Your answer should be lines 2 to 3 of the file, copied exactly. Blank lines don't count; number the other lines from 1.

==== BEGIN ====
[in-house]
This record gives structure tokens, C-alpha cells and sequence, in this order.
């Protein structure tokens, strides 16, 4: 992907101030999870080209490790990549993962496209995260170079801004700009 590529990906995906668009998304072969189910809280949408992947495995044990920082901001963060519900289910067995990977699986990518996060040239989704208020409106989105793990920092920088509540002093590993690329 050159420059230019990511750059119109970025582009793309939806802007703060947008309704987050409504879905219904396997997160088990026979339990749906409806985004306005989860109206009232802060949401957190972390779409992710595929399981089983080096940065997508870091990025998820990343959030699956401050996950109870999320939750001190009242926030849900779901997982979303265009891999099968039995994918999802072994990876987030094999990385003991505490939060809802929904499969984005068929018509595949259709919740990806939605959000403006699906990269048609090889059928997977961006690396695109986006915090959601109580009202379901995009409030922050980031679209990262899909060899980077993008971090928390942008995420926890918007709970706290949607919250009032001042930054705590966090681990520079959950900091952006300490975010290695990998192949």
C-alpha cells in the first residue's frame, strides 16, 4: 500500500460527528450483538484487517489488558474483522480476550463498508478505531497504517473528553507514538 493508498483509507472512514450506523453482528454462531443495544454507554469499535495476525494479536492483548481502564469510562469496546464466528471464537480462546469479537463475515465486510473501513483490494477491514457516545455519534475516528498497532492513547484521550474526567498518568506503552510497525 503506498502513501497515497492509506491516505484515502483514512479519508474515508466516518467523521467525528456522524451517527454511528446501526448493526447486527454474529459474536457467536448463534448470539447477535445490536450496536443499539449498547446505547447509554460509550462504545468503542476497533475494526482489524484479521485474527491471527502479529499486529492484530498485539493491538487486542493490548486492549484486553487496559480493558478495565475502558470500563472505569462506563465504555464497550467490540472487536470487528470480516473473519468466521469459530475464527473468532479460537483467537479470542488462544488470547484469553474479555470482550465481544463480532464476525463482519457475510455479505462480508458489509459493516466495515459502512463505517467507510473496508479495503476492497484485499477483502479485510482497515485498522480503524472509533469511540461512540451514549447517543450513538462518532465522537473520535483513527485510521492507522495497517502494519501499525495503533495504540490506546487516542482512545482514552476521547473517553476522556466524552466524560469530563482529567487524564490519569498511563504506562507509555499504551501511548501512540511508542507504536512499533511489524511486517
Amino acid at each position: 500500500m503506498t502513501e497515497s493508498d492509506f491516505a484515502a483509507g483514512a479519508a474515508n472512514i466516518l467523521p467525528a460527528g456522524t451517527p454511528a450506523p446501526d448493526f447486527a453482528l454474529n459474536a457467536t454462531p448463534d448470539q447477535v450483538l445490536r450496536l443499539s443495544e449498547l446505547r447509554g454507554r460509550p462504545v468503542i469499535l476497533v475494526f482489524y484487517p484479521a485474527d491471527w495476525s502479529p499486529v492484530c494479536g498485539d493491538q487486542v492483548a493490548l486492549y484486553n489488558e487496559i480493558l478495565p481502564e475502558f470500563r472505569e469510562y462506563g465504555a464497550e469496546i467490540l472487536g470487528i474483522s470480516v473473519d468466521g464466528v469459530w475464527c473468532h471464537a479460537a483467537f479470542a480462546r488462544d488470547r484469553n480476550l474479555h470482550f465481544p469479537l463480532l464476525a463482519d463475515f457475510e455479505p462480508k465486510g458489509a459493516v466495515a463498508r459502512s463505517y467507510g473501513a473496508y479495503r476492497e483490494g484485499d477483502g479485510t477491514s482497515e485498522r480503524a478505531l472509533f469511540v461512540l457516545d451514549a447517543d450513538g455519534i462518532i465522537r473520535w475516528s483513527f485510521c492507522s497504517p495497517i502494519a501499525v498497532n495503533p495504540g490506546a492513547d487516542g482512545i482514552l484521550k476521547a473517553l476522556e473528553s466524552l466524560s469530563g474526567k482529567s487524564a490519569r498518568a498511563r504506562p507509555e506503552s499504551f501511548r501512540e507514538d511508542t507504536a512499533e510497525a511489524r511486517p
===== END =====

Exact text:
This record gives structure tokens, C-alpha cells and sequence, in this order.
């Protein structure tokens, strides 16, 4: 992907101030999870080209490790990549993962496209995260170079801004700009 590529990906995906668009998304072969189910809280949408992947495995044990920082901001963060519900289910067995990977699986990518996060040239989704208020409106989105793990920092920088509540002093590993690329 050159420059230019990511750059119109970025582009793309939806802007703060947008309704987050409504879905219904396997997160088990026979339990749906409806985004306005989860109206009232802060949401957190972390779409992710595929399981089983080096940065997508870091990025998820990343959030699956401050996950109870999320939750001190009242926030849900779901997982979303265009891999099968039995994918999802072994990876987030094999990385003991505490939060809802929904499969984005068929018509595949259709919740990806939605959000403006699906990269048609090889059928997977961006690396695109986006915090959601109580009202379901995009409030922050980031679209990262899909060899980077993008971090928390942008995420926890918007709970706290949607919250009032001042930054705590966090681990520079959950900091952006300490975010290695990998192949």